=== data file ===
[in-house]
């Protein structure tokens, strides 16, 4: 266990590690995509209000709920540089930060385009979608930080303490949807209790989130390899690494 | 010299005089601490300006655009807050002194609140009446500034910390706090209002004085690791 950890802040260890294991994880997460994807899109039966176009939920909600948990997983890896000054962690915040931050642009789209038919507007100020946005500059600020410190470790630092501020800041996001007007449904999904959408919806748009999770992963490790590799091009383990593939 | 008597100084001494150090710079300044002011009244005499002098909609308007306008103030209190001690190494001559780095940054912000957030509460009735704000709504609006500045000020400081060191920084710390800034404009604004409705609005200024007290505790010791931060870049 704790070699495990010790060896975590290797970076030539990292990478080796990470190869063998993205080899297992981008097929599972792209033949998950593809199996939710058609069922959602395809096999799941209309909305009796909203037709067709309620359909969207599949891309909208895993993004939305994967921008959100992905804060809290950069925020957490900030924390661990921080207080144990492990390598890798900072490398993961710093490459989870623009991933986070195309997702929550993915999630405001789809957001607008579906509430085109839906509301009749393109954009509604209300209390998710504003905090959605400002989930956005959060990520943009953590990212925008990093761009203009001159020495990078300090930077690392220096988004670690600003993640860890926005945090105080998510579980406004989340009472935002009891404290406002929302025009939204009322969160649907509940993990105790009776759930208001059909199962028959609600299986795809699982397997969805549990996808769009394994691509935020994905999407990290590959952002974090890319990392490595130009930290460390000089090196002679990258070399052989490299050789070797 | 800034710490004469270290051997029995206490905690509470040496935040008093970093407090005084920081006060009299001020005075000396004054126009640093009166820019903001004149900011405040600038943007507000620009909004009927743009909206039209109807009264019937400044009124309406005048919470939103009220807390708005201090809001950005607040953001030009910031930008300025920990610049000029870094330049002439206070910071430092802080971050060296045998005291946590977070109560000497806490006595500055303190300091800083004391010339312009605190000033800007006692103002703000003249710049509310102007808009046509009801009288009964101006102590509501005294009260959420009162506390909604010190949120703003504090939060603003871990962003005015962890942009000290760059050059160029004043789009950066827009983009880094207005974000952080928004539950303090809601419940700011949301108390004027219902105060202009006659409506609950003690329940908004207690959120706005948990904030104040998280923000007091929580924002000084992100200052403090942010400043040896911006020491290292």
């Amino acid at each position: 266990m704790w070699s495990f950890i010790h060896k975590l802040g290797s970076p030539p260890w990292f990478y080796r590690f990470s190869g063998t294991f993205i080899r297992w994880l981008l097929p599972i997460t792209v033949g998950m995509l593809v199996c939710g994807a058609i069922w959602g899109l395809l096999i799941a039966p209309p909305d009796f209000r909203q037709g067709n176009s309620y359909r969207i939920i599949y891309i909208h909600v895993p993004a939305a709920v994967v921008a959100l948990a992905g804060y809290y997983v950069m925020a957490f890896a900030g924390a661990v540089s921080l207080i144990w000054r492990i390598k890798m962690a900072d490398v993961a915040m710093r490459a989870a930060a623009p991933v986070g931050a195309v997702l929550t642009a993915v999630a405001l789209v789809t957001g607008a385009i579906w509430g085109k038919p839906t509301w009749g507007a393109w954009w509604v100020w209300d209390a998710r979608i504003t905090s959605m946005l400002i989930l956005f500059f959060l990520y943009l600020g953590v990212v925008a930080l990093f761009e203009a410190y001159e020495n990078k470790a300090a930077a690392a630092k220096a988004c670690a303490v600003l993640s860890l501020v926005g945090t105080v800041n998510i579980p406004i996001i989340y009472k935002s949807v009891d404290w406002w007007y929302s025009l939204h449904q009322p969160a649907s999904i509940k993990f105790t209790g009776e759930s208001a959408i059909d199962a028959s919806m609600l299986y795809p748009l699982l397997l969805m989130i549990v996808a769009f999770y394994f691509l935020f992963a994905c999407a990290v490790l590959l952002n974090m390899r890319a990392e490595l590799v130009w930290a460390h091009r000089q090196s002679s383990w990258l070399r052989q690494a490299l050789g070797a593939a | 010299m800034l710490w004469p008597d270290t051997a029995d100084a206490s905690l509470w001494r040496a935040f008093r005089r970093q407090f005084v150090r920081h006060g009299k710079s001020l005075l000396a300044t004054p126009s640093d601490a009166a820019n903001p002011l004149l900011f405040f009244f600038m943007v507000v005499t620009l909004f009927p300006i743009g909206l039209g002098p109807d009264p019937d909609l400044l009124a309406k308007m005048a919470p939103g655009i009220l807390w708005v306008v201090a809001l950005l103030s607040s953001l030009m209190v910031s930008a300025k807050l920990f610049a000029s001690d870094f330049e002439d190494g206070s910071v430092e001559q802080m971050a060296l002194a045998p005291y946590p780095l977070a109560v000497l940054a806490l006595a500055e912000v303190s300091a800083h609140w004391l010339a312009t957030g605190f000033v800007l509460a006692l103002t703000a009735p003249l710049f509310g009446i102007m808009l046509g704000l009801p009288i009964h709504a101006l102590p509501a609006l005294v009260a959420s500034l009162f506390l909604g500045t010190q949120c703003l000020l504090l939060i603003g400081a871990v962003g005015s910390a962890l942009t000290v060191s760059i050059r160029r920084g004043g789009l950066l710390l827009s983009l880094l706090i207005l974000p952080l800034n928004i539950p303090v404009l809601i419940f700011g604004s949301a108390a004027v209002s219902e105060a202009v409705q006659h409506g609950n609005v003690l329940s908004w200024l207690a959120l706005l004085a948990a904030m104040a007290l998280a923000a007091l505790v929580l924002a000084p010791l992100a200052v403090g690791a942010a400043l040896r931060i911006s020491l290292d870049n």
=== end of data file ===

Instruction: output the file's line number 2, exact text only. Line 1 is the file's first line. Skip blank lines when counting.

């Protein structure tokens, strides 16, 4: 266990590690995509209000709920540089930060385009979608930080303490949807209790989130390899690494 | 010299005089601490300006655009807050002194609140009446500034910390706090209002004085690791 950890802040260890294991994880997460994807899109039966176009939920909600948990997983890896000054962690915040931050642009789209038919507007100020946005500059600020410190470790630092501020800041996001007007449904999904959408919806748009999770992963490790590799091009383990593939 | 008597100084001494150090710079300044002011009244005499002098909609308007306008103030209190001690190494001559780095940054912000957030509460009735704000709504609006500045000020400081060191920084710390800034404009604004409705609005200024007290505790010791931060870049 704790070699495990010790060896975590290797970076030539990292990478080796990470190869063998993205080899297992981008097929599972792209033949998950593809199996939710058609069922959602395809096999799941209309909305009796909203037709067709309620359909969207599949891309909208895993993004939305994967921008959100992905804060809290950069925020957490900030924390661990921080207080144990492990390598890798900072490398993961710093490459989870623009991933986070195309997702929550993915999630405001789809957001607008579906509430085109839906509301009749393109954009509604209300209390998710504003905090959605400002989930956005959060990520943009953590990212925008990093761009203009001159020495990078300090930077690392220096988004670690600003993640860890926005945090105080998510579980406004989340009472935002009891404290406002929302025009939204009322969160649907509940993990105790009776759930208001059909199962028959609600299986795809699982397997969805549990996808769009394994691509935020994905999407990290590959952002974090890319990392490595130009930290460390000089090196002679990258070399052989490299050789070797 | 800034710490004469270290051997029995206490905690509470040496935040008093970093407090005084920081006060009299001020005075000396004054126009640093009166820019903001004149900011405040600038943007507000620009909004009927743009909206039209109807009264019937400044009124309406005048919470939103009220807390708005201090809001950005607040953001030009910031930008300025920990610049000029870094330049002439206070910071430092802080971050060296045998005291946590977070109560000497806490006595500055303190300091800083004391010339312009605190000033800007006692103002703000003249710049509310102007808009046509009801009288009964101006102590509501005294009260959420009162506390909604010190949120703003504090939060603003871990962003005015962890942009000290760059050059160029004043789009950066827009983009880094207005974000952080928004539950303090809601419940700011949301108390004027219902105060202009006659409506609950003690329940908004207690959120706005948990904030104040998280923000007091929580924002000084992100200052403090942010400043040896911006020491290292």